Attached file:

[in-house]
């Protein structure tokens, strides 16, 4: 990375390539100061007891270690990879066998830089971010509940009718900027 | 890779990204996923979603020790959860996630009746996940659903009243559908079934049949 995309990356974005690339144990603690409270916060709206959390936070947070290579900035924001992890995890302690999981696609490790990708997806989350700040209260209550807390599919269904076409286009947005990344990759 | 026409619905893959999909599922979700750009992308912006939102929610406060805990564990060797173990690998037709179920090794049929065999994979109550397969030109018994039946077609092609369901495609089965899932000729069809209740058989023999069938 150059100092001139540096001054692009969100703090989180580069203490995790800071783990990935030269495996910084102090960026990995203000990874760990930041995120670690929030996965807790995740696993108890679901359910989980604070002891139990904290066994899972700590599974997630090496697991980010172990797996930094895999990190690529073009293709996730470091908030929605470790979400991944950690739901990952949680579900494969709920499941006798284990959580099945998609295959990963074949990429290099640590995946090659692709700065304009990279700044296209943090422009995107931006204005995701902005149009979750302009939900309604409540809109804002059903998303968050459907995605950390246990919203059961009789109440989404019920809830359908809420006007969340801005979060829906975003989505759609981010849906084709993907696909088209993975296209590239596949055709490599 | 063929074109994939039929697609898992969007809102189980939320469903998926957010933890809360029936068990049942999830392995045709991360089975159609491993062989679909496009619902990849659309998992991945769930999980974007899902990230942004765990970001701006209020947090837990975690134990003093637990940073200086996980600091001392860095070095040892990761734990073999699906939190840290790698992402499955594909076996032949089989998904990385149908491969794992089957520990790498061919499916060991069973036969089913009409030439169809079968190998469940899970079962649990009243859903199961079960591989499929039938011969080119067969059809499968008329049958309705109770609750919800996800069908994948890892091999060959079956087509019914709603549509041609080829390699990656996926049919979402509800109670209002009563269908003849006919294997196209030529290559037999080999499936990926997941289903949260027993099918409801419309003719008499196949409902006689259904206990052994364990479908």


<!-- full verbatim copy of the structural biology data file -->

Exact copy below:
[in-house]
């Protein structure tokens, strides 16, 4: 990375390539100061007891270690990879066998830089971010509940009718900027 | 890779990204996923979603020790959860996630009746996940659903009243559908079934049949 995309990356974005690339144990603690409270916060709206959390936070947070290579900035924001992890995890302690999981696609490790990708997806989350700040209260209550807390599919269904076409286009947005990344990759 | 026409619905893959999909599922979700750009992308912006939102929610406060805990564990060797173990690998037709179920090794049929065999994979109550397969030109018994039946077609092609369901495609089965899932000729069809209740058989023999069938 150059100092001139540096001054692009969100703090989180580069203490995790800071783990990935030269495996910084102090960026990995203000990874760990930041995120670690929030996965807790995740696993108890679901359910989980604070002891139990904290066994899972700590599974997630090496697991980010172990797996930094895999990190690529073009293709996730470091908030929605470790979400991944950690739901990952949680579900494969709920499941006798284990959580099945998609295959990963074949990429290099640590995946090659692709700065304009990279700044296209943090422009995107931006204005995701902005149009979750302009939900309604409540809109804002059903998303968050459907995605950390246990919203059961009789109440989404019920809830359908809420006007969340801005979060829906975003989505759609981010849906084709993907696909088209993975296209590239596949055709490599 | 063929074109994939039929697609898992969007809102189980939320469903998926957010933890809360029936068990049942999830392995045709991360089975159609491993062989679909496009619902990849659309998992991945769930999980974007899902990230942004765990970001701006209020947090837990975690134990003093637990940073200086996980600091001392860095070095040892990761734990073999699906939190840290790698992402499955594909076996032949089989998904990385149908491969794992089957520990790498061919499916060991069973036969089913009409030439169809079968190998469940899970079962649990009243859903199961079960591989499929039938011969080119067969059809499968008329049958309705109770609750919800996800069908994948890892091999060959079956087509019914709603549509041609080829390699990656996926049919979402509800109670209002009563269908003849006919294997196209030529290559037999080999499936990926997941289903949260027993099918409801419309003719008499196949409902006689259904206990052994364990479908």